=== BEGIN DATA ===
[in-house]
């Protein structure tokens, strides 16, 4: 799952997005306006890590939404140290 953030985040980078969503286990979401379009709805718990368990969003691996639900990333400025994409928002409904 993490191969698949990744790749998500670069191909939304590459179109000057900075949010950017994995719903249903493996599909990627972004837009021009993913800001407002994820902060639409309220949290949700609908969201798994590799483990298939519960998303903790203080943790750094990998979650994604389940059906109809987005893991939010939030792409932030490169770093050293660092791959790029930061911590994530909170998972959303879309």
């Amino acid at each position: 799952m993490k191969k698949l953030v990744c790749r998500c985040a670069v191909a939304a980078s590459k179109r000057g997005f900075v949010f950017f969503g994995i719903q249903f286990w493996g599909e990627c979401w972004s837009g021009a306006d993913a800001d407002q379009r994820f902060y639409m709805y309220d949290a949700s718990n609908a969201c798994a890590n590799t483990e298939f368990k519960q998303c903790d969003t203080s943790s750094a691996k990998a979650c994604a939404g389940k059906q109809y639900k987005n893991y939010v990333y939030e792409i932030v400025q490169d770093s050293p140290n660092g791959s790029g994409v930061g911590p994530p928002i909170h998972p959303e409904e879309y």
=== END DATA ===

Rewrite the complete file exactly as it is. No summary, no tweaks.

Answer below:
[in-house]
């Protein structure tokens, strides 16, 4: 799952997005306006890590939404140290 953030985040980078969503286990979401379009709805718990368990969003691996639900990333400025994409928002409904 993490191969698949990744790749998500670069191909939304590459179109000057900075949010950017994995719903249903493996599909990627972004837009021009993913800001407002994820902060639409309220949290949700609908969201798994590799483990298939519960998303903790203080943790750094990998979650994604389940059906109809987005893991939010939030792409932030490169770093050293660092791959790029930061911590994530909170998972959303879309």
């Amino acid at each position: 799952m993490k191969k698949l953030v990744c790749r998500c985040a670069v191909a939304a980078s590459k179109r000057g997005f900075v949010f950017f969503g994995i719903q249903f286990w493996g599909e990627c979401w972004s837009g021009a306006d993913a800001d407002q379009r994820f902060y639409m709805y309220d949290a949700s718990n609908a969201c798994a890590n590799t483990e298939f368990k519960q998303c903790d969003t203080s943790s750094a691996k990998a979650c994604a939404g389940k059906q109809y639900k987005n893991y939010v990333y939030e792409i932030v400025q490169d770093s050293p140290n660092g791959s790029g994409v930061g911590p994530p928002i909170h998972p959303e409904e879309y």